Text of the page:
Idea Generation

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In this Slideshare presentation:
1. Coraggio 2. Intro 3. Idea generation techniques 4. Techniques and examples 5. Further examples 6. Without words 7. Metaphor and analogy 8. Juxtaposition 8. Exaggeration 9. Do the opposite 10. Omissions and suggestions 11. Playing with time 12. Endorsement 13. Change in perspective 14. Dramatic style 15. Take it literally 16. Physical attributes 17. What's the feeling 18. Self - depreciation 19. Slice of life 20. Competitive sets 21. What if 22. How the products really made 23. Mouse trap 24. Dramatise the benefit 25. Double the meanings 26. Play with words 27. Focusing on a key word 28. End 29. Credits

Idea Generation

  1. 1. Coraggio’23 techniques for generating better creative ideas’Friday, 14 October 2011
  2. 2. Idea Generation Techniques
  3. 3. Area Questions & Techniques ExamplesWithout words The image is constructed in a way that says more about the product than is actually seen. ! Parmalat ! Burger king Are there any scenes or situations in which the product benefit could be conveyed without words? ! BicMetaphor and Create mental images that express a ‘thing’ in terms of another ‘thing’. ! Volvoanalogy What metaphors or analogies can be found that will represent the brand or benefit at a glance? ! VW beetleJuxtaposition A comparison can generate a response that dramatises the product. ! Caesar dog food What kind of juxtaposition could be used to create a surprising, provocative or humorous meaning? ! Safety CentreExaggeration Exaggeration can grab a viewers attention and emphasise the benefit. ! VW bus What exaggeration could represent the brand more forcefully? ! Heinz tomato ketchupDo the opposite Doing the opposite of what people expect creates interest and humour. ! Whiskas How can the benefits be shown by inverting something familiar?Omissions and Let the viewer finish off the missing link. ! Toyota Land Cruisersuggestions How can the benefits be represented by suggestion? ! Adidas ! Japan SushiPlaying with Make the effect of time visible. ! Sims Snowboardstime What effect does time have on the product or the user?Endorsement Connect with the target market by using a familiar face to promote the benefit. ! Poison the sea Who is a good spokesperson for your product? ! Vegetarian society ! ING - Billy ConnollyChange in A change of perspective can be as simple as using an unusual viewpoint. ! Toasterperspective ! IRN-BRU How can the product be shown from the eyes of an object or creature? ! SmirnoffDramatic style A dramatic style is a way to bring an everyday situation to life. ! Carton Draught - ‘Big Ad’ What everyday situations could best show the benefits of the product? ! NikeTake it literally Try taking everything literally. You will soon notice that word-for-word translations into a direct picture often lead to ! The Famous Grouse comical representations. ! Nokia 6110 - “A phone that tells you where to go” What images do you get if you take descriptions of the product benefit literally?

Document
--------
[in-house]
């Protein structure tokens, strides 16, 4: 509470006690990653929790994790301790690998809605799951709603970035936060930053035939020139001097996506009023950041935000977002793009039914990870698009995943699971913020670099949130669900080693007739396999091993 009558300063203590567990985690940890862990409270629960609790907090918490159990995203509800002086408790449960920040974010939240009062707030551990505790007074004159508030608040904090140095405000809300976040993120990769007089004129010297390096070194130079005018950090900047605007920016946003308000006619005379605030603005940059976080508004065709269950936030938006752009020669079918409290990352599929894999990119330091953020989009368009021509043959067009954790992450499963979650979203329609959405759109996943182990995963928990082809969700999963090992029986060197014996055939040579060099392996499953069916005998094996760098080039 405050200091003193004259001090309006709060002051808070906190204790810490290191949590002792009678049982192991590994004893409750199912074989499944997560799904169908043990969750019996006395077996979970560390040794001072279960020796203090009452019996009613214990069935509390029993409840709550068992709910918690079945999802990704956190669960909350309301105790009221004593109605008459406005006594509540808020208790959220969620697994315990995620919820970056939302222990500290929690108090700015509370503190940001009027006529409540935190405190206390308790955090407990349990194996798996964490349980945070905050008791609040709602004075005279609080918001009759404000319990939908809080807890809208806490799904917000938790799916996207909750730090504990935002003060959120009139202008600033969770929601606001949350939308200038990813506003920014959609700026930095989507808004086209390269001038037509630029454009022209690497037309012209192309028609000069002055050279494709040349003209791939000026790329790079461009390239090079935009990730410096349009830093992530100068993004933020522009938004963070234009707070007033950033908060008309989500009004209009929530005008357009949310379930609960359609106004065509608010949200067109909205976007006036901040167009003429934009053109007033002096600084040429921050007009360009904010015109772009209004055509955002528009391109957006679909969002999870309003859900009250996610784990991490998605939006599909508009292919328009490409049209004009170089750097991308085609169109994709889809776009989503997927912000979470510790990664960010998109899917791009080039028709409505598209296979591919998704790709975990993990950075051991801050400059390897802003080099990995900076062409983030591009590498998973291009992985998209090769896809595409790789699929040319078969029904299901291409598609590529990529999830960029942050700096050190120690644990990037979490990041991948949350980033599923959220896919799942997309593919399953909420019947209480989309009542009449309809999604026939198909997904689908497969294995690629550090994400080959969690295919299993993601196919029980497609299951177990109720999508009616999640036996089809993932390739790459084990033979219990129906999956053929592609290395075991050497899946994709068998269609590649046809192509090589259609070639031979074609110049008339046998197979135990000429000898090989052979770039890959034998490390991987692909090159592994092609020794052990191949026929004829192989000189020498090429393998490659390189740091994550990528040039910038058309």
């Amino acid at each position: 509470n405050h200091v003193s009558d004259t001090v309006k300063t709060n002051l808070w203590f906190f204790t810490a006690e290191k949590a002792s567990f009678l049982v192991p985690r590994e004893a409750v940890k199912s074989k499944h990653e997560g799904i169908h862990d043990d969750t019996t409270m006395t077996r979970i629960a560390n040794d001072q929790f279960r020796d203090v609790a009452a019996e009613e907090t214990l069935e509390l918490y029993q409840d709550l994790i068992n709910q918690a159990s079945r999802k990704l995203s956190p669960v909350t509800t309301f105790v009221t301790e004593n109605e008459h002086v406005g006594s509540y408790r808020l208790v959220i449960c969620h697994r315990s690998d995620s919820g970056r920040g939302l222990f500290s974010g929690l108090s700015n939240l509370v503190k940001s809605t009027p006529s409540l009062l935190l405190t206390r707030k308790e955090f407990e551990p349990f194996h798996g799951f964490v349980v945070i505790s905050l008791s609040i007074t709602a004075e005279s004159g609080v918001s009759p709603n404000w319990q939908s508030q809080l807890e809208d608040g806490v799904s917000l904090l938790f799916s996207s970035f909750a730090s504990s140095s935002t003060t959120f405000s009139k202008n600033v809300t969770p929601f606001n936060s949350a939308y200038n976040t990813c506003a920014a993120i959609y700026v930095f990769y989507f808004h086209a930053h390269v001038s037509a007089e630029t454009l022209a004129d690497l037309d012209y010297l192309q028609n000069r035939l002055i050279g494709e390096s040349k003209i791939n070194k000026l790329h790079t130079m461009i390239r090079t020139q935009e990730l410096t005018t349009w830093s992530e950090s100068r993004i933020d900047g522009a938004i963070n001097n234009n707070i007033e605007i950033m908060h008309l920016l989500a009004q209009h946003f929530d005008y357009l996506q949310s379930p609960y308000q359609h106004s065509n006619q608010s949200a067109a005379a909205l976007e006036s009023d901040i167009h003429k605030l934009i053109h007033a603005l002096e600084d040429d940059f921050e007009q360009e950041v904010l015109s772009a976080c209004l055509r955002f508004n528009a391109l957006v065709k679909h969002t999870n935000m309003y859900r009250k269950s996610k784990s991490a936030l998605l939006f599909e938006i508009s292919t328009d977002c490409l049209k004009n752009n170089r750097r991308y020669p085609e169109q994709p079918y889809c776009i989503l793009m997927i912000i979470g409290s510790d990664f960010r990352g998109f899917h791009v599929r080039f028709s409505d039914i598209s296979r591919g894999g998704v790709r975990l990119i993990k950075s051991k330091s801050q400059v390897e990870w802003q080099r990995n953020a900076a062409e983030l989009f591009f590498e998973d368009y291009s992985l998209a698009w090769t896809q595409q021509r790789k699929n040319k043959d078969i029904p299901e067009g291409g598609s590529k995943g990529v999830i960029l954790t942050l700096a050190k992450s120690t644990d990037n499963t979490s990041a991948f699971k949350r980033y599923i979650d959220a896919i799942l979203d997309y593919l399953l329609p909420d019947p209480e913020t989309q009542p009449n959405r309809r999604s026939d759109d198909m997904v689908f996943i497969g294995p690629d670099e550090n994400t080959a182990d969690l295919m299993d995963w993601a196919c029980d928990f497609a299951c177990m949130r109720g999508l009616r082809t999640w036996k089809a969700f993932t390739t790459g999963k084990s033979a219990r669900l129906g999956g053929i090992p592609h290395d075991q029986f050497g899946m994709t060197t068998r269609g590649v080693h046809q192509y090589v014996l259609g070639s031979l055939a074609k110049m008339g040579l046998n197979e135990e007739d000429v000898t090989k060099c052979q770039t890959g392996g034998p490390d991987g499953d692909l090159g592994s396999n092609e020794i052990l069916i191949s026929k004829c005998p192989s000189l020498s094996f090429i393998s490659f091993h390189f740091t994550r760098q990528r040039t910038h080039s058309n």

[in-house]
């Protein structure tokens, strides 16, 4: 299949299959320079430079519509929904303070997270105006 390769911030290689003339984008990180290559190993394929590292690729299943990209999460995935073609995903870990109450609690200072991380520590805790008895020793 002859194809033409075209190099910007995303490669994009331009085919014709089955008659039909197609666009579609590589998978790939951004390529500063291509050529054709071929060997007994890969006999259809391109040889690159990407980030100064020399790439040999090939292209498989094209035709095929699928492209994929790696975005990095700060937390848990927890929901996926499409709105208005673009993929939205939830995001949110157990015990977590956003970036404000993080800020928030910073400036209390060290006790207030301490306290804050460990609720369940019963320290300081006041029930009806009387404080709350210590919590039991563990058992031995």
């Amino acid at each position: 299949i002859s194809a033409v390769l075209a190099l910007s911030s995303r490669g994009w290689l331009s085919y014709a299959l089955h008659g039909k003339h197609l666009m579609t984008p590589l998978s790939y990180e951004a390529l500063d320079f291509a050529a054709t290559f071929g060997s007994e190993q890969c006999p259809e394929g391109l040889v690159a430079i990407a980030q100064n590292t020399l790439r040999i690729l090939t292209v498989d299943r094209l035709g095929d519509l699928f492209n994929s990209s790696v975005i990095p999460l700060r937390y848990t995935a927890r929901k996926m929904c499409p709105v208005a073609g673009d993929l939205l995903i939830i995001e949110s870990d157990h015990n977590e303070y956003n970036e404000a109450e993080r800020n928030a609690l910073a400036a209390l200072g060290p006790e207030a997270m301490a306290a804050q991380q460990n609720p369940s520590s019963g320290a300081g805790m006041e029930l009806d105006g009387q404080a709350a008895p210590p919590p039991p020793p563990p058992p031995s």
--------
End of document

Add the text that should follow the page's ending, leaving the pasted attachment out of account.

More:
4. 4. Area Questions & Techniques ExamplesPhysical Altering the product can produce countless possibilities that can give the product meaning and enhance the benefit. ! Guinnessattributes ! Margarine How could changing the shape of the product enhance its benefits? ! DurexWhatʼs the Think like the product user. What feeling does it give them when they use it? ! Sonyfeeling? What can be associated with the product to emphasis its special features? ! BMWSelf-deprecation Put yourself in the negative to draw attention and create unexpected results. ! VW - ‘think small’ ! Toyota Can you provoke the target audience in a way that draws attention to the product message?Slice of life A slice of life is a direct way to connect with the target market. ! Adidas How could dramatic style be incorporated to enhance the situation? ! Visual colourCompetitive sets Used to show how the product’s features and benefits compare to the competitor’s product. ! Apple Mac What are the strengths of the product over the competitors?What if It’s a conceptual shift that can lead to great discoveries and put a new perspective on the problem. ! Pepsi - ice cubes What’s the good side of losing your wallet?How is the Exaggerate the process in which the product is created and delivered to the consumer. ! Tuna in a canproduct really What is the simplest way of describing the process of manufacturing your product? ! John Westmade? ! Toohey’s Extra Dry(hyperbole)Mouse trap Grab your target market’s attention by getting them involved in a game. ! Dog Home How can you use the advertising medium to create an interactive toy? ! Vapona - fly killerDramatise the What is the most surreal or absurd idea that will put the benefit at centre-stage? ! Rexonabenefit ! Skittles What bizarre ideas can the product be associated with?Double- What opportunities for ambiguity or double-meaning are there in the words you are using to describe the product? ! All Bran - trouble passing?meanings Describe the product without naming it, in such a way that it produces double-meaning. ! Gold’s GymPlay with words Experiment with type so that copy turns into pictures and the typography becomes the message. ! M&Ms ! Nandos - Spice Grills How can words, symbols or logos be integrated into a picture without using the usual typography treatment?Focusing on a A keyword tells a story that the viewer finishes off. ! VW - Married and Divorcedkeyword ! Mercedes - Soon Is the central statement addressed by the keyword?